Stage 2

In stage 2 lung cancer, cancer cells have begun to spread to nearby tissues. Treatment for stage 2 non-small lung cancer will depend on the exact size of the tumor and how far cancer cells have spread. The treatment plan usually starts with surgery to remove a lobe or the entire lung (pneumonectomy). Nearby lymph nodes are usually removed as well and then tested for cancer cells. After surgery, your medical team may recommend chemotherapy or radiation therapy to kill any remaining cancer cells. 

Stage 3

In stage 3 non-small cell lung cancer, the tumor has grown and possibly reached the lymph nodes. Treatment for stage 3 non-small cell lung cancer usually includes a combination of surgery, chemotherapy, and radiation therapy.

Stage 4

In the final stage, stage 4 non-small cell lung cancer, cancer cells have spread to distant tissues of the body such as the opposite lung, bones, brain, liver, or kidney. Stage 4 non-small cell lung cancer is difficult to treat and cure because of how advanced it is. Depending on how healthy you are otherwise, treatment may include surgery, chemotherapy, radiation therapy, targeted therapy, and immunotherapy. 

Other Risk Factors

In addition to tobacco smoke, other known risk factors for lung cancer include:

  • Radon: Radon is a naturally occurring radioactive gas that you cannot see, smell, or taste. It’s believed to be the second leading cause of lung cancer in people who do not smoke. 
  • Asbestos: Asbestos is a group of naturally occurring minerals that are most likely to be found in mines, mills, textile plants, shipyards, and places where people work with insulation. Exposure to these minerals at work raises your risk for lung cancer, especially if you also smoke.
  • Radiation: Receiving radiation to your chest is a risk factor for lung cancer, especially if you also smoke. People who may have a history of chest radiation include those treated for Hodgkin disease or breast cancer.
  • Air pollution: It’s estimated that air pollution is to blame for about 5% of all lung cancer deaths worldwide. This risk factor is difficult to address because we as individuals usually do not have control over the quality of the air we breathe. 

Prevention

The best way to prevent lung cancer is to avoid the risk factors that lead to it. Ways to prevent lung cancer include:

  • Quit smoking.
  • Avoid radon exposure.
  • Protect yourself against asbestos exposure.
  • Eat a healthy diet.

Treatment

The treatment for lung cancer is individual and depends on several factors, including the stage of cancer, how advanced it is, and your overall health. Many treatment plans include surgery, radiation therapy, chemotherapy, immunotherapy, and targeted therapies. 

Summary

Smoking cigarettes is the leading cause of lung cancer and lung cancer deaths. Smoking marijuana and e-cigarettes is known to damage the lungs but has not been linked to an increased risk for lung cancer. 

Symptoms of lung cancer include a persistent cough, chest pain, coughing up blood, loss of appetite, shortness of breath, and fatigue. Treatment options include surgery, radiation, chemotherapy, immunotherapy, and targeted therapies. 

A Word From Verywell

The link between smoking cigarettes and cancer is well established, but that does not mean that quitting smoking is easy. If you have decided to reduce or eliminate your smoking habit, talk with your healthcare provider about resources in your area. It’s important to remember that while there is currently no proven link between marijuana smoke or e-cigarette smoke and cancer, all types of smoking cause damage to your lungs and raise your risk for chronic health problems.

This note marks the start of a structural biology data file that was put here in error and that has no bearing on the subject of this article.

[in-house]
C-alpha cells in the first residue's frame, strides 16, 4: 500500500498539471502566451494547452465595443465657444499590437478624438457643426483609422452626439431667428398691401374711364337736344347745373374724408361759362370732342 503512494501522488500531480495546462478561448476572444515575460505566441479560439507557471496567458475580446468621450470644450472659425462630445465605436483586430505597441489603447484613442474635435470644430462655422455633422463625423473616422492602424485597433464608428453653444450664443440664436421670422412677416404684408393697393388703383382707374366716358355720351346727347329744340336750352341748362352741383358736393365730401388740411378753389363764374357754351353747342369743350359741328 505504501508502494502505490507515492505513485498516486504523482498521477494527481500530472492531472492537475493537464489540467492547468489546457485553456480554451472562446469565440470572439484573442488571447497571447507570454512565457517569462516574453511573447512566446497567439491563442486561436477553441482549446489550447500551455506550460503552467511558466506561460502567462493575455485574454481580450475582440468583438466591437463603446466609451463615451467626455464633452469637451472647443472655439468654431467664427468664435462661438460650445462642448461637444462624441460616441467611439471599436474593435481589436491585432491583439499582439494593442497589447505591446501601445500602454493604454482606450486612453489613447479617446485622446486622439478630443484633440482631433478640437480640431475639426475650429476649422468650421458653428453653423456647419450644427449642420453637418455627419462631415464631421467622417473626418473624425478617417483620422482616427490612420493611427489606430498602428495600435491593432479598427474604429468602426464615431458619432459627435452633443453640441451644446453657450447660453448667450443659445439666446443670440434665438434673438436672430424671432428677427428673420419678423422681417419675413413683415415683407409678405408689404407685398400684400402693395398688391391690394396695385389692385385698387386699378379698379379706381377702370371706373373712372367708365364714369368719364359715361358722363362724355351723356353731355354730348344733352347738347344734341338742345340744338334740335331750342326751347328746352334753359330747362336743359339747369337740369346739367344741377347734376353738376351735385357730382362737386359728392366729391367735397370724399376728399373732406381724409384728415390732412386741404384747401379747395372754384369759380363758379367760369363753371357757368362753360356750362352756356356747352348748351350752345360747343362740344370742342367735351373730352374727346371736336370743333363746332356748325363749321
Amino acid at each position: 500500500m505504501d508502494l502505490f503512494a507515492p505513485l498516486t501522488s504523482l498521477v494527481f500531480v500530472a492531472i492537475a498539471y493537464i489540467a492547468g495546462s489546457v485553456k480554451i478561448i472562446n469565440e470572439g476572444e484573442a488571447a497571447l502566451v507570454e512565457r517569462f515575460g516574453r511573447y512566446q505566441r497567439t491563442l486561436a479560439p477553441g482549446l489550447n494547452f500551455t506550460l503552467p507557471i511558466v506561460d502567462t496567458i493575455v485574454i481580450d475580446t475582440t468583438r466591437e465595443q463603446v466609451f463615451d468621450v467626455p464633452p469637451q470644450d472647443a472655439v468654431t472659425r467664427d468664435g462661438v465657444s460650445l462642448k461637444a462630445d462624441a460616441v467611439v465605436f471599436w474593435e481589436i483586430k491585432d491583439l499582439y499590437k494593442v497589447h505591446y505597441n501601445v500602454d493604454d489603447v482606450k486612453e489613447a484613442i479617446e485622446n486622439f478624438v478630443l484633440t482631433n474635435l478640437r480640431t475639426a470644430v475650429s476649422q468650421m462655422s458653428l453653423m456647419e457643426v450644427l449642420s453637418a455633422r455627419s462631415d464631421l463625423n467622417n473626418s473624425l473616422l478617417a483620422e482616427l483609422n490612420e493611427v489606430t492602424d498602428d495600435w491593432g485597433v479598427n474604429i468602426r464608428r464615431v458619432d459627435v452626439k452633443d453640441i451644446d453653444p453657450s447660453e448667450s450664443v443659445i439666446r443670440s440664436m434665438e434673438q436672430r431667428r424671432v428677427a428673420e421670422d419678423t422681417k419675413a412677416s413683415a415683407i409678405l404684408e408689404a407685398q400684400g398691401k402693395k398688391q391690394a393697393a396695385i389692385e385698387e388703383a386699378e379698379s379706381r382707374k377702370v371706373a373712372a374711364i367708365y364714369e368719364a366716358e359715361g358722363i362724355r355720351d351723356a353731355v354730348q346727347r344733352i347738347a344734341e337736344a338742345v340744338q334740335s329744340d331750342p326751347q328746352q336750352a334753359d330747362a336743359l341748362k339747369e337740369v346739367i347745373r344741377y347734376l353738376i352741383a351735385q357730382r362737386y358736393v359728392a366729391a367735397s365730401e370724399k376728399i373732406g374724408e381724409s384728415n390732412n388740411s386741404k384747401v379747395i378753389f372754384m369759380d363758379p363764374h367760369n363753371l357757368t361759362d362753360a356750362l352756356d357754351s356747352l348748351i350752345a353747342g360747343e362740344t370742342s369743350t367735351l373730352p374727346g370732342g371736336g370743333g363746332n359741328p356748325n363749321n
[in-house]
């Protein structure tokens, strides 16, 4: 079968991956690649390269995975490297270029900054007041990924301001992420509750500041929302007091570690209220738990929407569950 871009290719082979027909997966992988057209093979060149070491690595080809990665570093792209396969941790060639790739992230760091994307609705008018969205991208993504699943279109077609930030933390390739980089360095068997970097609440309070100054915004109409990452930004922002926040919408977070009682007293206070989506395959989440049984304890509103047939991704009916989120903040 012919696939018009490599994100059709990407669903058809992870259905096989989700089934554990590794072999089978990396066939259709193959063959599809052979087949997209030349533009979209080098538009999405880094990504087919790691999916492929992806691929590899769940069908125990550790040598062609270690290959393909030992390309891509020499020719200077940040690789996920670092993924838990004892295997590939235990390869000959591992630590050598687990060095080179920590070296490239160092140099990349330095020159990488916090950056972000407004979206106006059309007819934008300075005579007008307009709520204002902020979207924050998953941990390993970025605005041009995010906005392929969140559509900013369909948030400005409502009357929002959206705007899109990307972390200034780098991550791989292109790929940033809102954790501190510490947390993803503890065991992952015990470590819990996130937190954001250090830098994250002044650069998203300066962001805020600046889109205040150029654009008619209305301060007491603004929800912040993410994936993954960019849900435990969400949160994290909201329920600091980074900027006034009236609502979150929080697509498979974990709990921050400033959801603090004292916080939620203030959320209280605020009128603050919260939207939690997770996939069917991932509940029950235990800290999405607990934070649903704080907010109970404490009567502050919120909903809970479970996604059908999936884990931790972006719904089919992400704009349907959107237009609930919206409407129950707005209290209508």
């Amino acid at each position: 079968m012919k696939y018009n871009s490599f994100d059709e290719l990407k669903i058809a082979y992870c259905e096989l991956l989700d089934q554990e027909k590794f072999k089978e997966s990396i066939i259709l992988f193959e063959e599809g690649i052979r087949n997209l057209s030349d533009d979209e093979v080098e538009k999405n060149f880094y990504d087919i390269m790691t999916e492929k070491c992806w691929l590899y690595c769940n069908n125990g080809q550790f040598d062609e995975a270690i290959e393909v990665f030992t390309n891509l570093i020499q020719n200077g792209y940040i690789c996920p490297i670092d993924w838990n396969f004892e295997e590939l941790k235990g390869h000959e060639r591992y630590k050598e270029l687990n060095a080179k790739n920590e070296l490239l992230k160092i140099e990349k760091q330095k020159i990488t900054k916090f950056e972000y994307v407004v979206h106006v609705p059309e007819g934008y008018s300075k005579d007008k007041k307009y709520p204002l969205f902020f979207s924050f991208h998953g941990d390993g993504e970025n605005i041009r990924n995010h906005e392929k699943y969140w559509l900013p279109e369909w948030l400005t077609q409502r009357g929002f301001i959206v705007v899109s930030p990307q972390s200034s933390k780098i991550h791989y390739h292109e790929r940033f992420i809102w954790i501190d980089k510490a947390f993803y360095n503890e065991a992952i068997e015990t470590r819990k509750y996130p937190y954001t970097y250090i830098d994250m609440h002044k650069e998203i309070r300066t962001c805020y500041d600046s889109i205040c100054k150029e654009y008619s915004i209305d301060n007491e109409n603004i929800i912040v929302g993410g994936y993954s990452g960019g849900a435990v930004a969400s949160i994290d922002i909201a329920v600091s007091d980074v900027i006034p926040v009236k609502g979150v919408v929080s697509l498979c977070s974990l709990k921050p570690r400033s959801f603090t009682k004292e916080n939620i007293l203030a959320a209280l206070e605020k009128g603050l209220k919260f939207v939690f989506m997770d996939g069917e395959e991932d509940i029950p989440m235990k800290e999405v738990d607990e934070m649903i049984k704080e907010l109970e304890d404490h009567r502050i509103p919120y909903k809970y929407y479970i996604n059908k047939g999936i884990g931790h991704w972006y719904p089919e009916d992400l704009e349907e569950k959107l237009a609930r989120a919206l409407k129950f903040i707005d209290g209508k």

Frequently Asked Questions

  • How many cigarettes can you have in a day?

    There is no known number of cigarettes that you can safely consume in a day. However, reducing the number of cigarettes that you currently smoke each day is still beneficial to your health. 

  • How many cigarettes come in a pack?

    Most packs contain 20 cigarettes. 

  • Can you live with one lung?

    Yes, it is possible to live with one lung. For most people, one lung is able to provide enough oxygen for the body. However, if the one lung is damaged, it may not be able to keep up with the body’s needs. 

Was this page helpful?
19 Sources
Verywell Health uses only high-quality sources, including peer-reviewed studies, to support the facts within our articles. Read our editorial process to learn more about how we fact-check and keep our content accurate, reliable, and trustworthy.
  1. Centers for Disease Control and Prevention. Current cigarette smoking among adults in the United States. Updated December 10, 2020.

  2. Centers for Disease Control and Prevention. Tobacco-Related Mortality. Updated April 28, 2020.

  3. American Cancer Society. Health risks of smoking tobacco. Updated October 28, 2020.

  4. National Institute on Drug Access. What are marijuana's effects on lung health? Updated July 2020.

  5. American Lung Association. Marijuana and lung health. Updated December 17, 2020.

  6. American Cancer Society. What do we know about E-cigarettes? Updated September 9, 2020. 

  7. American Cancer Society. Health risks of E-cigarettes. Updated October 28, 2020.

  8. American Cancer Society. Lung cancer signs & symptoms. Updated October 1, 2019. 

  9. American Lung Association. Lung cancer basics. Updated August 30, 2021.

  10. American Cancer Society. Non-small cell lung cancer staging. Updated October 1, 2019.

  11. American Cancer Society. Lung cancer statistics | How common is lung cancer? Updated January 12, 2021.

  12. American Cancer Society. Lung cancer treatment by stage. Updated March 3, 2021. 

  13. Cancer Treatment Centers of America. Understand how lung cancer is staged and graded

  14. National Cancer Institute. Definition of stage IIB non-small cell lung cancer. Updated July 15, 2021. 

  15. American Cancer Society. Lung cancer risk factors. Updated October 1, 2019.

  16. American Lung Association. Lung cancer causes & risk factors. Updated October 4, 2021. 

  17. American Cancer Society. Lung cancer prevention. Updated October 1, 2019.

  18. Centers for Disease Control and Prevention. How is lung cancer diagnosed and treated? Updated October 18, 2021.

  19. Johns Hopkins Medicine. Pneumonectomy.